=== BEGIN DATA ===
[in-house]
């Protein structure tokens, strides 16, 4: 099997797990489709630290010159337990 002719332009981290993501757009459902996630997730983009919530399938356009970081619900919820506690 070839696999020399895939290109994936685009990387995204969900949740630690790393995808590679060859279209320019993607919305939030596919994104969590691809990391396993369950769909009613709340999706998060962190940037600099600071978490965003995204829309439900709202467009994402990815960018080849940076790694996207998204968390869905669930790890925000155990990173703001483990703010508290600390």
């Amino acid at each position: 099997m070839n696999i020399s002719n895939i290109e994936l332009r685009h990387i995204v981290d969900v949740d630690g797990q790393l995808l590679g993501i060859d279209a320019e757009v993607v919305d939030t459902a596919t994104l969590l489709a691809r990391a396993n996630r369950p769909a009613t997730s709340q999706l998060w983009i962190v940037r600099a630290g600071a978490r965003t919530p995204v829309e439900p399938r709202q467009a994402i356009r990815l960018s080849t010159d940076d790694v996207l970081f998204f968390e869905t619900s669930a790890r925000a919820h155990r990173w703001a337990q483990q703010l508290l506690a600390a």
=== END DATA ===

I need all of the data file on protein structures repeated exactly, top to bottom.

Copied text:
[in-house]
């Protein structure tokens, strides 16, 4: 099997797990489709630290010159337990 002719332009981290993501757009459902996630997730983009919530399938356009970081619900919820506690 070839696999020399895939290109994936685009990387995204969900949740630690790393995808590679060859279209320019993607919305939030596919994104969590691809990391396993369950769909009613709340999706998060962190940037600099600071978490965003995204829309439900709202467009994402990815960018080849940076790694996207998204968390869905669930790890925000155990990173703001483990703010508290600390």
């Amino acid at each position: 099997m070839n696999i020399s002719n895939i290109e994936l332009r685009h990387i995204v981290d969900v949740d630690g797990q790393l995808l590679g993501i060859d279209a320019e757009v993607v919305d939030t459902a596919t994104l969590l489709a691809r990391a396993n996630r369950p769909a009613t997730s709340q999706l998060w983009i962190v940037r600099a630290g600071a978490r965003t919530p995204v829309e439900p399938r709202q467009a994402i356009r990815l960018s080849t010159d940076d790694v996207l970081f998204f968390e869905t619900s669930a790890r925000a919820h155990r990173w703001a337990q483990q703010l508290l506690a600390a």